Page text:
Consolidation Saves Money 2

At Ada County, we have been working diligently to ensure that tax and fee payers pay no more than necessary for county services. One of the tools we have used to cut costs without adversely affecting service is consolidation.

The Communications Department has been consolidated into the Department of Administration, and two positions were eliminated, saving taxpayers almost $192,000. Additional savings from the subsequent reorganization of the Department of Administration saved another $57,000.

When long-time Solid Waste Services Director Dave Neal retired late last year after 34 years of service to the County, we consolidated the landfill under the Operations Department, saving tax and fee payers nearly $88,000.

Mr. Neal did a tremendous job managing the landfill and was instrumental in bringing the Gas-to-Energy program to Ada County in which a private company burns the methane gas generated by the landfill and converts it to energy. Not only does this program eliminate much of the odor affiliated with landfill gas, but it helps the county meet EPA and DEQ requirements for disposal of the gas as well. An added benefit is the fact that the program generates about a quarter of a million dollars worth of revenue for the landfill, allowing the county to keep fees at least somewhat lower than they would otherwise be.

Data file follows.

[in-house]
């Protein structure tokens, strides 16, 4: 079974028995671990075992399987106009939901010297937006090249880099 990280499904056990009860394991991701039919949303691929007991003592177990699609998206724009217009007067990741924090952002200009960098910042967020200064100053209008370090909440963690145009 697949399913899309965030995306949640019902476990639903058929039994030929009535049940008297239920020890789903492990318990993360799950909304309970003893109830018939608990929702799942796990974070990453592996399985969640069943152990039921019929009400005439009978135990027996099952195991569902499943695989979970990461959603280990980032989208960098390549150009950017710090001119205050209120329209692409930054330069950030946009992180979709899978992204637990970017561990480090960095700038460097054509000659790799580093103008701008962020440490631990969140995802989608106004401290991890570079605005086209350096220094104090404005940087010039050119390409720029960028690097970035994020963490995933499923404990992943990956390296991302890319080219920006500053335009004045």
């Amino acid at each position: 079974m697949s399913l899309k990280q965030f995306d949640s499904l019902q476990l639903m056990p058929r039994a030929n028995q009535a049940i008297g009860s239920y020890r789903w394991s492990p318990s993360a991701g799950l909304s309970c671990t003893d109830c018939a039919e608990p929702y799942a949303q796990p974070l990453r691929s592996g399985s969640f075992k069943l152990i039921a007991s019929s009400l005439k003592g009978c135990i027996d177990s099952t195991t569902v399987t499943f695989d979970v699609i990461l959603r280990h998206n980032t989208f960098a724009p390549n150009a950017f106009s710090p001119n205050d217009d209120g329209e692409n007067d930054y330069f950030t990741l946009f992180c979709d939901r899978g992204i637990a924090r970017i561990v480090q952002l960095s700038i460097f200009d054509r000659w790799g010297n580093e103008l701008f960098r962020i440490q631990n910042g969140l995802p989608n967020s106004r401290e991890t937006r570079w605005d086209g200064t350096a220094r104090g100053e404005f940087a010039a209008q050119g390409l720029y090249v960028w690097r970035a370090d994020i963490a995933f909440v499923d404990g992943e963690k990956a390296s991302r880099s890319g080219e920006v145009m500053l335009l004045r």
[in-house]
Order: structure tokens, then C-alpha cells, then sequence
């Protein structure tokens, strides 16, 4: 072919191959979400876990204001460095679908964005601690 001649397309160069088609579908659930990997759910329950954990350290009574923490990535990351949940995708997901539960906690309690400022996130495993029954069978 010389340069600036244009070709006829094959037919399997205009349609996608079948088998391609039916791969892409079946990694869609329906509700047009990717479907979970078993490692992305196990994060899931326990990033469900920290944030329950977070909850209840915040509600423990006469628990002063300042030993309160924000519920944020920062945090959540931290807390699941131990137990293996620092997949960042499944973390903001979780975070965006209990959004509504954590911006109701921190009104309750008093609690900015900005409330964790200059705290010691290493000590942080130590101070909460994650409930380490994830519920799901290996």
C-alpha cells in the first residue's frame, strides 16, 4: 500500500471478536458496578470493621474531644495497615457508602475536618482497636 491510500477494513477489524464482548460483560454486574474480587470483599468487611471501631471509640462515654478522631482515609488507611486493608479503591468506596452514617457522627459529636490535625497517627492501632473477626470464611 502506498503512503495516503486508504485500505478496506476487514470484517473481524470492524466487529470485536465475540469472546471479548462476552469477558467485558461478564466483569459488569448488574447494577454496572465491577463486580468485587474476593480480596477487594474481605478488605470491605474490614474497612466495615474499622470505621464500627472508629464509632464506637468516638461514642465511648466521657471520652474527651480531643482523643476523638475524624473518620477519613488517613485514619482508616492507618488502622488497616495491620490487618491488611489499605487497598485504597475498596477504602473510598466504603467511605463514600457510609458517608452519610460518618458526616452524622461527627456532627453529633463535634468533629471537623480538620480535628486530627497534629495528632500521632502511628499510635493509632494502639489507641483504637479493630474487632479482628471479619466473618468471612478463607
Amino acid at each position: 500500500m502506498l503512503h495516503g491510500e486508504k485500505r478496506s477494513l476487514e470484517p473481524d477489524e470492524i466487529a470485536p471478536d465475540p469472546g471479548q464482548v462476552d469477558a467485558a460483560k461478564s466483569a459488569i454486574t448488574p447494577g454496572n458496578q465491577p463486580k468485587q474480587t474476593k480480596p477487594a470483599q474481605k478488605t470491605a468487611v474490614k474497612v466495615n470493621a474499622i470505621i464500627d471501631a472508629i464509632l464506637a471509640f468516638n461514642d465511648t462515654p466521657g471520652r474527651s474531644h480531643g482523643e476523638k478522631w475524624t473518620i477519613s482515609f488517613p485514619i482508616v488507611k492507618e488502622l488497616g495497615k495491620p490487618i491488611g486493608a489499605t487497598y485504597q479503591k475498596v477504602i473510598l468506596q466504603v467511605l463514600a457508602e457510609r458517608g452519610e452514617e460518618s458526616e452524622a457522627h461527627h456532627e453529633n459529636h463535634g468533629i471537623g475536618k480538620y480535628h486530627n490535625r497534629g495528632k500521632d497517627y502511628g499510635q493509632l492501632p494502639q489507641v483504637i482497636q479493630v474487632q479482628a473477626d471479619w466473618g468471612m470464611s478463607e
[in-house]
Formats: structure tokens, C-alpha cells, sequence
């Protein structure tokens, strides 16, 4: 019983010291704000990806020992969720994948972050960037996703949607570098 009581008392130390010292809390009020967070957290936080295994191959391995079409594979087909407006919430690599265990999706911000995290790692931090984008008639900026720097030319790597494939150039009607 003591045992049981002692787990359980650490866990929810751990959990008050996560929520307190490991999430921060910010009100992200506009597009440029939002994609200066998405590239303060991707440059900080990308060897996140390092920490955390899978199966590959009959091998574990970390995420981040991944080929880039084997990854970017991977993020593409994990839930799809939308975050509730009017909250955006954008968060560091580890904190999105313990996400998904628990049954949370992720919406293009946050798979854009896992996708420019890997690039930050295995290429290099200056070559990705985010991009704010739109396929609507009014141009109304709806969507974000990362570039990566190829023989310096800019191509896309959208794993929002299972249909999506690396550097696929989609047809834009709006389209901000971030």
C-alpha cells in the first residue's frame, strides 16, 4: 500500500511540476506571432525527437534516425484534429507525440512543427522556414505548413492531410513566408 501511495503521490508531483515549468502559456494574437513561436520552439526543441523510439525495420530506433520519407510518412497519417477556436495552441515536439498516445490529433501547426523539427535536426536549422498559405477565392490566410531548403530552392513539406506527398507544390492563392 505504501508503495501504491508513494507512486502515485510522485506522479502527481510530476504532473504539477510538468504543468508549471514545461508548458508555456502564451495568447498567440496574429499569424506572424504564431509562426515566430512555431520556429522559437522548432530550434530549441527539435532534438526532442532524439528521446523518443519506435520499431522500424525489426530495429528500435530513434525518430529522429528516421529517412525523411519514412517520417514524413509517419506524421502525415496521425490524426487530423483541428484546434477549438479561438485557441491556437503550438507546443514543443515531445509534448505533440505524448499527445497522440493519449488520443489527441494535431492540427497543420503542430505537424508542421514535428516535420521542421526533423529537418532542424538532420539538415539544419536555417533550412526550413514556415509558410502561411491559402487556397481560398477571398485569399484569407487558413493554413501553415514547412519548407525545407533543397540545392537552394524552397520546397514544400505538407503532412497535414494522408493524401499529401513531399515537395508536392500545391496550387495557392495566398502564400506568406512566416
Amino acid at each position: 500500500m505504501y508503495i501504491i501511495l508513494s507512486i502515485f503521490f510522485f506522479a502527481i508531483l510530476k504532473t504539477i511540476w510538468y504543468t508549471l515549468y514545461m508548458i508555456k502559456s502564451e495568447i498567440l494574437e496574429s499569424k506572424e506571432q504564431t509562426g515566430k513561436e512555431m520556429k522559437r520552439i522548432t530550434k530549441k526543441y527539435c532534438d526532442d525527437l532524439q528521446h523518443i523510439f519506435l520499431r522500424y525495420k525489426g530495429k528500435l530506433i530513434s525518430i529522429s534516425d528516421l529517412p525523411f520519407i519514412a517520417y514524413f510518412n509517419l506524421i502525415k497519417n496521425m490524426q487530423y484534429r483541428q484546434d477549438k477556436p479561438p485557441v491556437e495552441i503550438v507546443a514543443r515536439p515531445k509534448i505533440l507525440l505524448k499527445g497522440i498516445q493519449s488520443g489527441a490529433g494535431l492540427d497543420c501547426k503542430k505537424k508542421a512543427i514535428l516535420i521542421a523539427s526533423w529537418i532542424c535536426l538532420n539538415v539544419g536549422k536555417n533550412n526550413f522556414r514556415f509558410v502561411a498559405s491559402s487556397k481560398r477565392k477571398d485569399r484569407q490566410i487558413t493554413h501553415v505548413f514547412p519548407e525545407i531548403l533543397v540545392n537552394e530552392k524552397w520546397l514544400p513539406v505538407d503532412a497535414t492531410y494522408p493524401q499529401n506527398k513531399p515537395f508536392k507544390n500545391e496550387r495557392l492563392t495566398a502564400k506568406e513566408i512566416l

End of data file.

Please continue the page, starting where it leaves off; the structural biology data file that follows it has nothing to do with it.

The Gas-to-Energy program saves additional dollars, as well. Last year, DEQ initially wanted the county to place an additional landfill gas-burning flare at the landfill – at a cost of nearly $1 million — to continue to address landfill gas issues; however, Commission Chairman Fred Tilman worked closely with DEQ leaders and was able to get them to accept the gas-to-energy engines in lieu of another costly flare.

Total savings to county tax and fee payers: Over $1.3 million.

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2 thoughts on “Consolidation Saves Money

  • Eric

    Consolidation saves money.. but we still have both fire engines and paramedics showing up for medical calls. I was downtown the other day. Apparently a bicyclist had been hit. He was sitting on the curb talking to a police officer holding a piece of gauze on his forehead. Two police cars, one fire engine, and a paramedic rig.

  • Sharon Ullman

    Eric ~ We are finally beginning to address this issue in Ada County. It will take some time, but the goal is to implement a protocol that would prevent two agencies from responding to more minor medical calls. The discussion has just begun but I will try to update you on details as they become available.